D: Hey, Yaël.
Y: Whoa, Don. I didn’t recognize you. Why are you wearing that crazy mask? Are you on your way to rob a bank?
D: No, I’m not about to rob a bank. I thought this mask would encourage the public to take my work more seriously.
Y: What are you talking about?
D: A group of researchers looked at the relationship between a scientist’s appearance and how the public responds to their work. What they found was pretty interesting.
Y: Where do the masks come in?
D: No masks involved, actually. One aspect of this experiment considered whether a scientist’s facial appearance would affect public interest in their work. The answer seems to be yes. Participants were more interested in learning about scientific research that was presented as the work of an attractive-looking scientist, for example. But – and here’s the kicker, the reason I put on my mask – the participants’ judgements of whether a scientist did high-quality work, based on face alone, were lower if the scientist appeared attractive or sociable. That made me realize I’d better cover my face from now on.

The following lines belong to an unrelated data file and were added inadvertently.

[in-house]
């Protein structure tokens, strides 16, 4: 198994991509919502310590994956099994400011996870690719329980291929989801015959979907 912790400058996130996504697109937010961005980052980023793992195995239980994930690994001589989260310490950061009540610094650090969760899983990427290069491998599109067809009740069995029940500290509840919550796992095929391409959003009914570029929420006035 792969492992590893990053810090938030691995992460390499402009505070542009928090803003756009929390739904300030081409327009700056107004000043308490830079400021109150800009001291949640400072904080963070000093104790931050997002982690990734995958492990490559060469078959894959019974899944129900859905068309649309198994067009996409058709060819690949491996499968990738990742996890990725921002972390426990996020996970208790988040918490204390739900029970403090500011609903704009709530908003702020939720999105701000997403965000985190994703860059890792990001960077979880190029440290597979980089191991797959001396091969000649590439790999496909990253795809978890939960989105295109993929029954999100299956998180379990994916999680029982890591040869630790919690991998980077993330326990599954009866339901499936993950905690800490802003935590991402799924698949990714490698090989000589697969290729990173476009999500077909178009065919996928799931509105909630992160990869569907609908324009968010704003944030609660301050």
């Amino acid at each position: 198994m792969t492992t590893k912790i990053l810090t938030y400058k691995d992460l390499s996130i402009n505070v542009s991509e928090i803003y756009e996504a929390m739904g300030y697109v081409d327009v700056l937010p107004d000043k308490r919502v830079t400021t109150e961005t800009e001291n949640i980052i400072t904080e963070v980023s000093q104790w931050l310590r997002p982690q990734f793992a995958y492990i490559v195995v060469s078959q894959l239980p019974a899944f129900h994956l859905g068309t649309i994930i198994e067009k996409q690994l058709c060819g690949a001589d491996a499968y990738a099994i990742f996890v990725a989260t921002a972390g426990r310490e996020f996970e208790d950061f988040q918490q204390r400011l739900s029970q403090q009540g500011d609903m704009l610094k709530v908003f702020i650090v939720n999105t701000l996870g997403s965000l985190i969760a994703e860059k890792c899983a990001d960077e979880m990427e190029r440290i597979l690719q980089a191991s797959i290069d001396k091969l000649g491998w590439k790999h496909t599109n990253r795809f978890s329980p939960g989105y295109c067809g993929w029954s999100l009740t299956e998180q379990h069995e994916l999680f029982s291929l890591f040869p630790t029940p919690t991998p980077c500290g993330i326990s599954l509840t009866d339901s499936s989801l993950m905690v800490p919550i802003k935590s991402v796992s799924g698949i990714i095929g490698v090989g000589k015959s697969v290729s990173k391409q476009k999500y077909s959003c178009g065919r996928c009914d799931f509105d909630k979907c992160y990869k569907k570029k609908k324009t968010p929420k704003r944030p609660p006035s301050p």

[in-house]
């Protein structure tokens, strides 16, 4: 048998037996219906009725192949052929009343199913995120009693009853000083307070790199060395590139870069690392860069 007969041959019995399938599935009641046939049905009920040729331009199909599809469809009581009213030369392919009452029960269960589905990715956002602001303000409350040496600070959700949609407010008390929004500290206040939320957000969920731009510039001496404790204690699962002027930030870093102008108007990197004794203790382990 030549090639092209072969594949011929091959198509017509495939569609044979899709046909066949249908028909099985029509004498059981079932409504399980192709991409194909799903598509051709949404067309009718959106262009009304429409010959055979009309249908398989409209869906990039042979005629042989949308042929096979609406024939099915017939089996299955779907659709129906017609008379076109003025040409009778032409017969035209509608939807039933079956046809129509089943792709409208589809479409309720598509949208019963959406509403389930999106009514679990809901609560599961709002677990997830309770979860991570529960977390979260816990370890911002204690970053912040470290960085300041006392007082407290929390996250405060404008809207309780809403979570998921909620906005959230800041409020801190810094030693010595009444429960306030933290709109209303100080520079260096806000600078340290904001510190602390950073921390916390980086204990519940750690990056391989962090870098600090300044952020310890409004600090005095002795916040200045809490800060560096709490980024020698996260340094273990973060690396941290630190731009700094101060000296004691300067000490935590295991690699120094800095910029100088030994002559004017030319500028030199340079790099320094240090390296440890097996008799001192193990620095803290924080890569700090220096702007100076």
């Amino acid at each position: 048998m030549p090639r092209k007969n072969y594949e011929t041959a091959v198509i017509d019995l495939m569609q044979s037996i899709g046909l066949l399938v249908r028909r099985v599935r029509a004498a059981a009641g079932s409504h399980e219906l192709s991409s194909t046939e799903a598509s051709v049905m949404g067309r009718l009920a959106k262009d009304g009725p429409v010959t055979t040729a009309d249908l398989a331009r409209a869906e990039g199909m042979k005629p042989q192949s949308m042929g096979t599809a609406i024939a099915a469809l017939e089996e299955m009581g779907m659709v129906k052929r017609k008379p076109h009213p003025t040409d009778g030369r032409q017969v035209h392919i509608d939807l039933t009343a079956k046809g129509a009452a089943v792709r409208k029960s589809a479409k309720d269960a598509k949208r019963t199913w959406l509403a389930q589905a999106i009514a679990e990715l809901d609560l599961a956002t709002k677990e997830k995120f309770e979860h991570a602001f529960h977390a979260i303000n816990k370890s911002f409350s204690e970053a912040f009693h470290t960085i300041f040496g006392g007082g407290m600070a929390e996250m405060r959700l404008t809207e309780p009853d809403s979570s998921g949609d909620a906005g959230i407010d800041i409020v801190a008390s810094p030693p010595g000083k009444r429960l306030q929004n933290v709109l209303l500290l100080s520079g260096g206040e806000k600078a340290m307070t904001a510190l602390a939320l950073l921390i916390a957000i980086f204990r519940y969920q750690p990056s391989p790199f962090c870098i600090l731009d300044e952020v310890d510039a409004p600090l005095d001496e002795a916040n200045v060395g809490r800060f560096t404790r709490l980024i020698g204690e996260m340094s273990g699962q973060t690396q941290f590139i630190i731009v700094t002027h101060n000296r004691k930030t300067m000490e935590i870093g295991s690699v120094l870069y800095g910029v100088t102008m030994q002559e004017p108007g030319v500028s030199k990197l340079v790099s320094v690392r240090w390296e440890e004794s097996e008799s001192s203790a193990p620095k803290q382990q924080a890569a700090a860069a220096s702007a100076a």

Y: (LAUGHS) Ok, Don. Do they know why the participants seemed to be slightly biased against attractive and sociable-looking scientists?
D: One idea is that we have preconceived notions about what a good scientist should look like, based on stereotypes. We expect scientists to be solitary and socially awkward, for example. And even though the assumptions we make based on a person’s facial appearance can be incorrect, our biases still influence our decisions. In this case: the selection and evaluation of scientific news.